In Denmark, for example, customers grade hospitals online on a special website by giving them scores that range from one to five stars as if they were hotels, with service level indicators as well as actual results, including case fatality rates on certain diagnoses. In the U.S. too, patients and referring physicians can compare hospitals online – via the CAHPS Hospital Survey.5 The CAHPS results give hospital managers interesting ways to invest in patient satisfaction. According to the survey, a whopping 30% of all newly discharged patients would not unequivocally recommend their hospital.


Good Staff, Good Reputation – and Vice Versa


The CAHPS results show that open-minded, responsive staff significantly affect patient satisfaction and hospital reputation. Close and personal patient engagement can only be achieved through dedicated, satisfied employees.6 Investments in employee satisfaction seem to pay off financially. Research from Gallup indicates that committed or ‘engaged’ physicians are more productive and ensure considerably more recommendations. Gallup estimates the average annual increase in revenues at just under half a million dollars per doctor.7


The use of state-of-the-art technology for diagnosis, treatment, and information management can significantly increase employee satisfaction, which in turn improves patient experience and hospital reputation. Key starting points include improvements to the working environment through efficient IT -based processes that save staff time and allow more time for patient care, and training that empowers employees to make optimum use of technical equipment. Access to an extensive, cutting-edge database and accurate diagnostic results also support researchers with their studies and publications. This not only helps increase the reputation of a hospital as a healthcare provider, but also increases their standing as a desirable employer with attractive development prospects.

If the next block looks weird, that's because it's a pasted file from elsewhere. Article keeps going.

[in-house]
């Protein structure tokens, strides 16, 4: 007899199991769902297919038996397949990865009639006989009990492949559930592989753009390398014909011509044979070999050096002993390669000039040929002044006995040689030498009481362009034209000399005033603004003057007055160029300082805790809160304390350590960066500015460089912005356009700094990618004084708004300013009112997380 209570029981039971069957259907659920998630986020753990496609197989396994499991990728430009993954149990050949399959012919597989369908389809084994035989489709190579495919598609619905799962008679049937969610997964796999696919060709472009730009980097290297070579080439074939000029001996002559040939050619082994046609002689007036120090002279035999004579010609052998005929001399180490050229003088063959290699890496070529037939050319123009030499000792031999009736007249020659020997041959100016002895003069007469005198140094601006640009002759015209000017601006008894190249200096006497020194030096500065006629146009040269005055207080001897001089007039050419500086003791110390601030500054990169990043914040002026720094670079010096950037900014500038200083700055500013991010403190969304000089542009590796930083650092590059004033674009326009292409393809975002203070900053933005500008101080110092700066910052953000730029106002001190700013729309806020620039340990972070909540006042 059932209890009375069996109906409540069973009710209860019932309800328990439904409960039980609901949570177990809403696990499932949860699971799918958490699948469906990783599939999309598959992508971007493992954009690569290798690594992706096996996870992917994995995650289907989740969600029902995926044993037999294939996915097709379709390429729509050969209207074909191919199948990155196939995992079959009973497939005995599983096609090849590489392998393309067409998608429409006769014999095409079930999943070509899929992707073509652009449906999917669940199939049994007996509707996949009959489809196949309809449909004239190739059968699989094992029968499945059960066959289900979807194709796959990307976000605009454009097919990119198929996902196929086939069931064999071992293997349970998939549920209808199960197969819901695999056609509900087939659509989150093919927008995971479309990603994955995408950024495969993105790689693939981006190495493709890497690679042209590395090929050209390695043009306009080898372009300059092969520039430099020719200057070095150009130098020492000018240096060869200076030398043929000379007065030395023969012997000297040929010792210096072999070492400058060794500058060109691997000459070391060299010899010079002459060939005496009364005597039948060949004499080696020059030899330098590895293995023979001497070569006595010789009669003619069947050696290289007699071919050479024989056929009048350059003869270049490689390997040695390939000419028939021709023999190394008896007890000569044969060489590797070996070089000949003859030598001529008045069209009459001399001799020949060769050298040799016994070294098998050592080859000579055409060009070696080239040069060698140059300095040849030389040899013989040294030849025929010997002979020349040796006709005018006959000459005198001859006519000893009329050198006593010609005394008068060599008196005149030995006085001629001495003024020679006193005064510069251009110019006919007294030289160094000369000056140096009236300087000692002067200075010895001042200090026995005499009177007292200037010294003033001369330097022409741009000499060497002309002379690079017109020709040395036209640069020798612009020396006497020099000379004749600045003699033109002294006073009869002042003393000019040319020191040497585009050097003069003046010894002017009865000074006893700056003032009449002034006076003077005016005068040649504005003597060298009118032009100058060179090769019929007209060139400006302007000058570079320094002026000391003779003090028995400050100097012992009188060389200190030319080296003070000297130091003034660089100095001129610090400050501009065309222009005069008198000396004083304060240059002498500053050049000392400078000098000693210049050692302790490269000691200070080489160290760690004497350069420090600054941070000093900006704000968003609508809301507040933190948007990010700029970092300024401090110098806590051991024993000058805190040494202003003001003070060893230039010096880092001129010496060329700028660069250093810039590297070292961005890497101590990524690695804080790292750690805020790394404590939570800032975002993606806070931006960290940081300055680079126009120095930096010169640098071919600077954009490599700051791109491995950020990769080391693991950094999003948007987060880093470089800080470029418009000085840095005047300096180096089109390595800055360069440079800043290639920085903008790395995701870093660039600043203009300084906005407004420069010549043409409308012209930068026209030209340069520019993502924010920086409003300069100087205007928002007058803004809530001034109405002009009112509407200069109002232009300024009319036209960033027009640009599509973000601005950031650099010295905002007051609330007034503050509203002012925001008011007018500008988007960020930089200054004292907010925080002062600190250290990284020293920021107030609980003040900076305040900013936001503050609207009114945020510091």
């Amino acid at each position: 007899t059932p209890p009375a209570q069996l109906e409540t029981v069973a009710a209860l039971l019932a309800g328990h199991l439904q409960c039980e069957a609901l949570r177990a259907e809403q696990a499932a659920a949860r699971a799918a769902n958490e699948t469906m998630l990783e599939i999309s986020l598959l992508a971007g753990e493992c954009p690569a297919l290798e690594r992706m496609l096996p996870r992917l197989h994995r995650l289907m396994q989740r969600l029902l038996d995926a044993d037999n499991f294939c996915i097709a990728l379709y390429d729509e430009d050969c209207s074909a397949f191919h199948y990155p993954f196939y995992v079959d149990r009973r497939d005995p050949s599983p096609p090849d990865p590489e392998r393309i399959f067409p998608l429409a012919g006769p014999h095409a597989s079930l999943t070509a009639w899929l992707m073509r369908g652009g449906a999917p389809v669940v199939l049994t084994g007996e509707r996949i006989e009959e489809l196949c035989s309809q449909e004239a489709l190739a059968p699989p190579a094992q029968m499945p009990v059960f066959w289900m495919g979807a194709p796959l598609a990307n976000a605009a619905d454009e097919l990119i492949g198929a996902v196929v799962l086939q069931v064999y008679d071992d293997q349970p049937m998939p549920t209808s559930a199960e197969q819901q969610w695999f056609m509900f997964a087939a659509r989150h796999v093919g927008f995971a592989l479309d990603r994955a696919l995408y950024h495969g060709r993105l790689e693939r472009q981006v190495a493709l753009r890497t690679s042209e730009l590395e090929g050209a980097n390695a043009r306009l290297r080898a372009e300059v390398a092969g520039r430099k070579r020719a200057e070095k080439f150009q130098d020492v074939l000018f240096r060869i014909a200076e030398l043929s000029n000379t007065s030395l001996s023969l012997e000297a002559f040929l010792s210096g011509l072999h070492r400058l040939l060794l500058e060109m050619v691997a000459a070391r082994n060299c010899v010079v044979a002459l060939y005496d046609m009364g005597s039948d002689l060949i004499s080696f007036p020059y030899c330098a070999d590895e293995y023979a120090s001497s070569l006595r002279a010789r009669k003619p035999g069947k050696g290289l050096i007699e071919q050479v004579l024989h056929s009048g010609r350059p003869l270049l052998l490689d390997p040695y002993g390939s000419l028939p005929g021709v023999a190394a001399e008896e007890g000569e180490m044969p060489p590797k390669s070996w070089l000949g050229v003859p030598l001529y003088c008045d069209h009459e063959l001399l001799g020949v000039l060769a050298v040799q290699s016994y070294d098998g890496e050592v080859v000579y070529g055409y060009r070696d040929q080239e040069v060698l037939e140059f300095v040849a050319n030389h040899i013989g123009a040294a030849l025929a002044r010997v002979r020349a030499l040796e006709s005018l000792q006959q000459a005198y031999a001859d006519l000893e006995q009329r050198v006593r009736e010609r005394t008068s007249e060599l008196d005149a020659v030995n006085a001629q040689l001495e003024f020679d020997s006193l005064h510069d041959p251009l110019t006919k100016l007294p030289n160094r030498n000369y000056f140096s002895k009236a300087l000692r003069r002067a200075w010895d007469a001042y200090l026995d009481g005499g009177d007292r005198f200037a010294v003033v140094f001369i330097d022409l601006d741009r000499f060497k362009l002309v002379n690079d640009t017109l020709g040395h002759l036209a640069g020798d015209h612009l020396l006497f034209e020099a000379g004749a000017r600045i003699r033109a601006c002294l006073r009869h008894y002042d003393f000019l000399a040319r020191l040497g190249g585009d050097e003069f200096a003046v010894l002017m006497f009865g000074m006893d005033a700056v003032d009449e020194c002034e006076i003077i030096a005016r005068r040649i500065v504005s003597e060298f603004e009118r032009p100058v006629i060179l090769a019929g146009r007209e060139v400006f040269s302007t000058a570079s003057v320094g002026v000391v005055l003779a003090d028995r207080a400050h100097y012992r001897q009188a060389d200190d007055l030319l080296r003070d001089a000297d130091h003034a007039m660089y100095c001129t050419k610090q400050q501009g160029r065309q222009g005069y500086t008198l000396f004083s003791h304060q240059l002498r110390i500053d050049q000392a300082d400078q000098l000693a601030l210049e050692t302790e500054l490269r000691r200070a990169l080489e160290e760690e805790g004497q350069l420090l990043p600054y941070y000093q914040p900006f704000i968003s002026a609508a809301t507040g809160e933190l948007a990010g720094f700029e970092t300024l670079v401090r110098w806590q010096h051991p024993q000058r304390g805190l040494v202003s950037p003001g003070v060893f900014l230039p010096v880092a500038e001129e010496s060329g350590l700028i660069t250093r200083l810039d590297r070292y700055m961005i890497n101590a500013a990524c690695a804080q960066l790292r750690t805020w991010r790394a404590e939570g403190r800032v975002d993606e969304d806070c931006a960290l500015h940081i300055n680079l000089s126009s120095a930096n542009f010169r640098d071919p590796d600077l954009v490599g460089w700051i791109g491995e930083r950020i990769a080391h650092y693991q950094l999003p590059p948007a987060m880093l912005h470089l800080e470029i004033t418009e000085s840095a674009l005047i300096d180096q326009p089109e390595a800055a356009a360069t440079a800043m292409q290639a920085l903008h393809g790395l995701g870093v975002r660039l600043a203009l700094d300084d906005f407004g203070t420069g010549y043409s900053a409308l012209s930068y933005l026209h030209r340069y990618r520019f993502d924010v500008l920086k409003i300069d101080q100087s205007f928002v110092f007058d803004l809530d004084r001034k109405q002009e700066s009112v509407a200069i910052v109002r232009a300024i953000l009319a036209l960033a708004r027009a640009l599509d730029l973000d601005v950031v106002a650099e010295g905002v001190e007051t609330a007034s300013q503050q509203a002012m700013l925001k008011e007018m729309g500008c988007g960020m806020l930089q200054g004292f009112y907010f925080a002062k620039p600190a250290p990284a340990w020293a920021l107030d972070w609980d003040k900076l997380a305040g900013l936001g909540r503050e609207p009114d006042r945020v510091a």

Attractive for Patients Around the World


Excellent and reasonably priced services, a good international reputation, and a focus on the needs of foreign patients are some of the ways successful hospital operators secure lucrative patient flows from abroad. Experts peg the global market volume for medical tourism at around $38.5 to $55 billion, based on approximately 11 million cross-border patients worldwide spending an average of $3,500-5,000 per visit.8 According to the OE CD, dental care, cosmetic surgery, elective surgery, and fertility treatment are particularly popular.9


Globally, only about one in eight patients is going abroad mainly for cheaper treatment.9 Instead, the majority of medical tourists want better medical care. According to a study by McKinsey, advanced technology, better quality of care, and quicker access to medically necessary therapies are the main motivations for medical tourism.8


1.      GKV, 14 Positionen für 2014, Reform der Krankenhausversorgungaus Sicht des GKV-Spitzenverbandes


2.      Bertelsmann Stiftung und der Barmer/GEK, Gesundheitsmonitor 2012. Bürgerorientierung im Gesundheitswesen,



3.      PwC, Umfrage Krankenhäuser, April 2014


4.      Bain & Company, Health Care 2020



5.      Hospital Consumer Assessment of Healthcare Providers and Systems,


6.      Gallup Business Journal, Why Hospitals must Surpass Patient Expectation, May 2014,



7.      Gallup Business Journal, Want to Increase Hospital Revenues? Engage Your Physicians June 2014,


8.      Patients Beyond Borders, 2015;



9.      WHO, Medical Tourism, 2013;